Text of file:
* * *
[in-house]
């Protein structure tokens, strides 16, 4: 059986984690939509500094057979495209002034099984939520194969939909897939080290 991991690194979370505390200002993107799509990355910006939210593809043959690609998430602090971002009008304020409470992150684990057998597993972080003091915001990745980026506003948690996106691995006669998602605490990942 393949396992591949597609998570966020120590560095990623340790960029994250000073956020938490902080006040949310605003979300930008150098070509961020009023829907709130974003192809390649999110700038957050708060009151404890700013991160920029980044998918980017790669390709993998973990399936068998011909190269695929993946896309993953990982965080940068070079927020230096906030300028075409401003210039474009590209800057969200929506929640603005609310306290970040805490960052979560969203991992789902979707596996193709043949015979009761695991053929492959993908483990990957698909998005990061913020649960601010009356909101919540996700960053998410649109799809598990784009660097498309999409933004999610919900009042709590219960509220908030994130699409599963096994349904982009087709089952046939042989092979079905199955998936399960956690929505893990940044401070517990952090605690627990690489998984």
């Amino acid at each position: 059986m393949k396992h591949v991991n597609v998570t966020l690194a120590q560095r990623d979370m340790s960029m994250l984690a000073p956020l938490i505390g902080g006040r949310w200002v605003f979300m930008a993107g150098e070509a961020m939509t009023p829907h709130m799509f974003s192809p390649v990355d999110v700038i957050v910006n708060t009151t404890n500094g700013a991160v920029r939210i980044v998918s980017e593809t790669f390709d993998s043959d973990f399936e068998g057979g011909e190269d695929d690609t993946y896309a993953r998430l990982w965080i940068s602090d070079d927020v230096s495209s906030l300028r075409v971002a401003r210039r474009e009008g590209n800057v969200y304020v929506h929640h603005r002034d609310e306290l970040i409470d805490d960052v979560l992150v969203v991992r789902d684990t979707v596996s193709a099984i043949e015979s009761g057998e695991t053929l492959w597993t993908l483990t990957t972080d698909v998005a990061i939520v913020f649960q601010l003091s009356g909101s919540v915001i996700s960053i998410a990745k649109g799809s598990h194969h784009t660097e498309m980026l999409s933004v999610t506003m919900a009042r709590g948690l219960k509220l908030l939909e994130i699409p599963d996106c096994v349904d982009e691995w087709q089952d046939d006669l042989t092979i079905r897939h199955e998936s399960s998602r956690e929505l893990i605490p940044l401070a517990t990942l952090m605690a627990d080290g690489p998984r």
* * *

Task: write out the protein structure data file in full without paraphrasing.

[in-house]
């Protein structure tokens, strides 16, 4: 059986984690939509500094057979495209002034099984939520194969939909897939080290 991991690194979370505390200002993107799509990355910006939210593809043959690609998430602090971002009008304020409470992150684990057998597993972080003091915001990745980026506003948690996106691995006669998602605490990942 393949396992591949597609998570966020120590560095990623340790960029994250000073956020938490902080006040949310605003979300930008150098070509961020009023829907709130974003192809390649999110700038957050708060009151404890700013991160920029980044998918980017790669390709993998973990399936068998011909190269695929993946896309993953990982965080940068070079927020230096906030300028075409401003210039474009590209800057969200929506929640603005609310306290970040805490960052979560969203991992789902979707596996193709043949015979009761695991053929492959993908483990990957698909998005990061913020649960601010009356909101919540996700960053998410649109799809598990784009660097498309999409933004999610919900009042709590219960509220908030994130699409599963096994349904982009087709089952046939042989092979079905199955998936399960956690929505893990940044401070517990952090605690627990690489998984």
């Amino acid at each position: 059986m393949k396992h591949v991991n597609v998570t966020l690194a120590q560095r990623d979370m340790s960029m994250l984690a000073p956020l938490i505390g902080g006040r949310w200002v605003f979300m930008a993107g150098e070509a961020m939509t009023p829907h709130m799509f974003s192809p390649v990355d999110v700038i957050v910006n708060t009151t404890n500094g700013a991160v920029r939210i980044v998918s980017e593809t790669f390709d993998s043959d973990f399936e068998g057979g011909e190269d695929d690609t993946y896309a993953r998430l990982w965080i940068s602090d070079d927020v230096s495209s906030l300028r075409v971002a401003r210039r474009e009008g590209n800057v969200y304020v929506h929640h603005r002034d609310e306290l970040i409470d805490d960052v979560l992150v969203v991992r789902d684990t979707v596996s193709a099984i043949e015979s009761g057998e695991t053929l492959w597993t993908l483990t990957t972080d698909v998005a990061i939520v913020f649960q601010l003091s009356g909101s919540v915001i996700s960053i998410a990745k649109g799809s598990h194969h784009t660097e498309m980026l999409s933004v999610t506003m919900a009042r709590g948690l219960k509220l908030l939909e994130i699409p599963d996106c096994v349904d982009e691995w087709q089952d046939d006669l042989t092979i079905r897939h199955e998936s399960s998602r956690e929505l893990i605490p940044l401070a517990t990942l952090m605690a627990d080290g690489p998984r």